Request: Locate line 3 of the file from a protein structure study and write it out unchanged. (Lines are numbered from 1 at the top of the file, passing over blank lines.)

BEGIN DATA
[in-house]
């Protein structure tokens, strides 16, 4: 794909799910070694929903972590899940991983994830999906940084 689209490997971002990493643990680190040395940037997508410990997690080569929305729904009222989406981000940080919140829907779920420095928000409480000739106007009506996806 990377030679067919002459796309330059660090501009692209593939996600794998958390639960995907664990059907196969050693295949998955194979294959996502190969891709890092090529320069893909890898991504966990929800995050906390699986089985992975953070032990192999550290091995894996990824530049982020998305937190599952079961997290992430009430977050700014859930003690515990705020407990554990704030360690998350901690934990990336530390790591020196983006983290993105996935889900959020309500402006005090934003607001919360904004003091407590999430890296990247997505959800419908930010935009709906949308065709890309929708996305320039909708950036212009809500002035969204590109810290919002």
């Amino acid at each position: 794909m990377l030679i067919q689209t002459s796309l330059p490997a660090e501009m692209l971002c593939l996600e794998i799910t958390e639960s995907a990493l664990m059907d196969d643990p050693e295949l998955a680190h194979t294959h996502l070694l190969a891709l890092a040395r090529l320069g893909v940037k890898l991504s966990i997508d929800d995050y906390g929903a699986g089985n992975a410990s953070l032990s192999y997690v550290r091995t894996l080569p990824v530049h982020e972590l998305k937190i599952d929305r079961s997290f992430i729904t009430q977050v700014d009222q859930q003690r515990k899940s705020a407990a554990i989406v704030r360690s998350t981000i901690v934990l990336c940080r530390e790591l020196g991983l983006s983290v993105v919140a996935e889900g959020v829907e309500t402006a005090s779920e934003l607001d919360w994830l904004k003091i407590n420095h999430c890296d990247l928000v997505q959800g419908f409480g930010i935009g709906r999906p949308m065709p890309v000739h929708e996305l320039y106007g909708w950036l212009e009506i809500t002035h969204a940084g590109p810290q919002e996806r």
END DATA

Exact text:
């Amino acid at each position: 794909m990377l030679i067919q689209t002459s796309l330059p490997a660090e501009m692209l971002c593939l996600e794998i799910t958390e639960s995907a990493l664990m059907d196969d643990p050693e295949l998955a680190h194979t294959h996502l070694l190969a891709l890092a040395r090529l320069g893909v940037k890898l991504s966990i997508d929800d995050y906390g929903a699986g089985n992975a410990s953070l032990s192999y997690v550290r091995t894996l080569p990824v530049h982020e972590l998305k937190i599952d929305r079961s997290f992430i729904t009430q977050v700014d009222q859930q003690r515990k899940s705020a407990a554990i989406v704030r360690s998350t981000i901690v934990l990336c940080r530390e790591l020196g991983l983006s983290v993105v919140a996935e889900g959020v829907e309500t402006a005090s779920e934003l607001d919360w994830l904004k003091i407590n420095h999430c890296d990247l928000v997505q959800g419908f409480g930010i935009g709906r999906p949308m065709p890309v000739h929708e996305l320039y106007g909708w950036l212009e009506i809500t002035h969204a940084g590109p810290q919002e996806r």